Government pledges to help safeguard Northern Ireland kosher meat supply
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Government pledges to help safeguard Northern Ireland kosher meat supply

Secretary of state Brandon Lewis meets community and religious leaders as dwindling congregation faces collapse due to impact of Northern Ireland protocol

Former Synagogue building on Annesley Street, Belfast (Wikipedia/Author	Whiteabbey/ Attribution-ShareAlike 4.0 International (CC BY-SA 4.0)  https://creativecommons.org/licenses/by-sa/4.0/legalcode)
Former Synagogue building on Annesley Street, Belfast (Wikipedia/Author Whiteabbey/ Attribution-ShareAlike 4.0 International (CC BY-SA 4.0) https://creativecommons.org/licenses/by-sa/4.0/legalcode)

The government has pledged to help safeguard kosher meat supplies to Northern Ireland’s small Jewish community amid post-Brexit shortage fears.

Minister Brandon Lewis spoke to Chief rabbi Ephraim Mirvis, Board President Marie van der Zyl and two local Jewish leaders in the region, in a bid to urgently address their concerns this week.

According to the Board of Deputies, Kosher food and other items, such as lulav and etrogs for Sukkot, have been supplied to Northern Ireland’s community from Britain in a temporary arrangement after Brexit.

However, the protocol will end this deal in September, leading to fears the community of around 100 – which is struggling to remain open – could collapse without support.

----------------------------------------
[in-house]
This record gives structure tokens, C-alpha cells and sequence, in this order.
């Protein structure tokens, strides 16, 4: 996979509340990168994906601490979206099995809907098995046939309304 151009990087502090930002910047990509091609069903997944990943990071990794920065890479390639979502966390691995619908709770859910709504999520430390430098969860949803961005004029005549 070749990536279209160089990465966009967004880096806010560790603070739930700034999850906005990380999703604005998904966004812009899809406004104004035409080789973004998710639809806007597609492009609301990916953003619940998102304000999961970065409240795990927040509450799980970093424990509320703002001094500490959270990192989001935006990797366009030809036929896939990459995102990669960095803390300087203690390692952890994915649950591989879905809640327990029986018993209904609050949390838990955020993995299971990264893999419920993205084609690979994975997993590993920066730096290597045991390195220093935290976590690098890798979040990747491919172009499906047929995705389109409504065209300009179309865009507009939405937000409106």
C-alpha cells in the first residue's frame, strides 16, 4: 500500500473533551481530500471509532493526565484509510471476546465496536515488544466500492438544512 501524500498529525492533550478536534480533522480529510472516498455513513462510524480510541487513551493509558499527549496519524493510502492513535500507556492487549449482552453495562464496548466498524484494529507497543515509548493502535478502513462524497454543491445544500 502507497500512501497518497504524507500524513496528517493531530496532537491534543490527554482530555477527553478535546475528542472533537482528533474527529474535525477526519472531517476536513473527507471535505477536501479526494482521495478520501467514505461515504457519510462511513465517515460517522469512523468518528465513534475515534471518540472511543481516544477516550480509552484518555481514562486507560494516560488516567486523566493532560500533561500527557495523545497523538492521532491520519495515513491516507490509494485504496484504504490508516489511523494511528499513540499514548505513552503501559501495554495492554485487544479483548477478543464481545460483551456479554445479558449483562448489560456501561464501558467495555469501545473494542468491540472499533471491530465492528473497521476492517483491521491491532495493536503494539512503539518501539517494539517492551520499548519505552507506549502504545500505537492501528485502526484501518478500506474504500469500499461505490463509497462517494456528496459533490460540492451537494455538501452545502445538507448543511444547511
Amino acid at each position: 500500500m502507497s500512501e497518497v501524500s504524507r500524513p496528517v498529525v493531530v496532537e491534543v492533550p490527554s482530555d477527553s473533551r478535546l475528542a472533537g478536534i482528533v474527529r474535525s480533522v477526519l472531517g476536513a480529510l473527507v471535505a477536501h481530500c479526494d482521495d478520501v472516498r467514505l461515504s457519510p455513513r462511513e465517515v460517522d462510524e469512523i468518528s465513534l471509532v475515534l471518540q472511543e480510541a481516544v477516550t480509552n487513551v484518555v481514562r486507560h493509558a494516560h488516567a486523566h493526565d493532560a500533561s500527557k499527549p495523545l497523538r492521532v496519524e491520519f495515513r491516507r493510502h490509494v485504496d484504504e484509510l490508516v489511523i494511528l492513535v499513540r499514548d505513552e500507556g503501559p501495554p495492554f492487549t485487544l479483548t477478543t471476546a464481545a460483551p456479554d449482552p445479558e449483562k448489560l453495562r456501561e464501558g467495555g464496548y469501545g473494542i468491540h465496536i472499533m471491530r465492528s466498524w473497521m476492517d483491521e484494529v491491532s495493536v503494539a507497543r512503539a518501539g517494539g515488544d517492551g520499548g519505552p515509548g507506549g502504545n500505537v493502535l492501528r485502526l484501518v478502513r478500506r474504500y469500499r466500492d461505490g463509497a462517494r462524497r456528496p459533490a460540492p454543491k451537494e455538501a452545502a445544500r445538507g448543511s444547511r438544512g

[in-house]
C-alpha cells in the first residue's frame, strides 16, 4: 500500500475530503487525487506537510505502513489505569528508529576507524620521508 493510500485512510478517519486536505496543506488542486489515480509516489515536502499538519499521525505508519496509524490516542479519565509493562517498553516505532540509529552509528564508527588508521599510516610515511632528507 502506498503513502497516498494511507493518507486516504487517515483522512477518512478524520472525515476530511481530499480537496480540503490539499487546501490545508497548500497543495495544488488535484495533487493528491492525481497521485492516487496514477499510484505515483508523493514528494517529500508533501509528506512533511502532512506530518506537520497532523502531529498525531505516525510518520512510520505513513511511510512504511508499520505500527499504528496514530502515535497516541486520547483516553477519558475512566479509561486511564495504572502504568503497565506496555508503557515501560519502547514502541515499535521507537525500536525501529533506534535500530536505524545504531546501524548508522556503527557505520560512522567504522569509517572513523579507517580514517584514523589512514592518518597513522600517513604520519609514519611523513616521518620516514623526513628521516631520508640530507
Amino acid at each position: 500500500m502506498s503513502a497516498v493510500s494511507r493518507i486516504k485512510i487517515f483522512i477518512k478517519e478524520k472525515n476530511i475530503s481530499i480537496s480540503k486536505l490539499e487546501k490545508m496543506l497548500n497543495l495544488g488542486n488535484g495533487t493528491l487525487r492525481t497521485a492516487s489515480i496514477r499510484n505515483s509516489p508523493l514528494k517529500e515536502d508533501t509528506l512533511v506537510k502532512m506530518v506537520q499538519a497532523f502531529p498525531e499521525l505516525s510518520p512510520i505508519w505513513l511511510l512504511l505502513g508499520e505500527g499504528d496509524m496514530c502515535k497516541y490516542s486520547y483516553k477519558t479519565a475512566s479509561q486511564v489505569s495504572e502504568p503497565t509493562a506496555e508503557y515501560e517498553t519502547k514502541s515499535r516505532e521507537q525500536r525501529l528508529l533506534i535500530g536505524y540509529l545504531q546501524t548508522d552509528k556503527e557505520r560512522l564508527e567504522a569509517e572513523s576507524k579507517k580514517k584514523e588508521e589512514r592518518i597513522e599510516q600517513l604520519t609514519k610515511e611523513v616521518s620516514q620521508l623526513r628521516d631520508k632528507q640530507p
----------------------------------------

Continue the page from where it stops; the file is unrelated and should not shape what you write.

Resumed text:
Welcoming the Northern Ireland Minister pledging his full support in addition to the Government’s lead EU negotiator Lord Frost, Marie van der Zyl said: “The Belfast Jewish community is a great community with a rich history, but also an older and vulnerable one.

“We thank the Minister for his time, and urge the UK and the EU to generate a creative solution which means that Jews can continue to practise their faith in Northern Ireland.”

However, giving evidence to the Commons Liaison Committee, the Prime Minister

said recent problems over to movement of chilled meats from the rest of the UK were still “far from fixed” following an agreement to delay the implementation of border checks.

He said there were now concerns among Northern Ireland’s Jewish community that they would be unable to access kosher foods unless it was resolved.

“They are talking now about an exodus from Northern Ireland. We want to do everything that we can to avoid that,” he said.

“I think what we all need to do is work rapidly on some solutions, fix this thing fast.

“I think it will take some effort but we really can’t exclude any actions that the UK government my need to take to protect what it says in the Protocol.”

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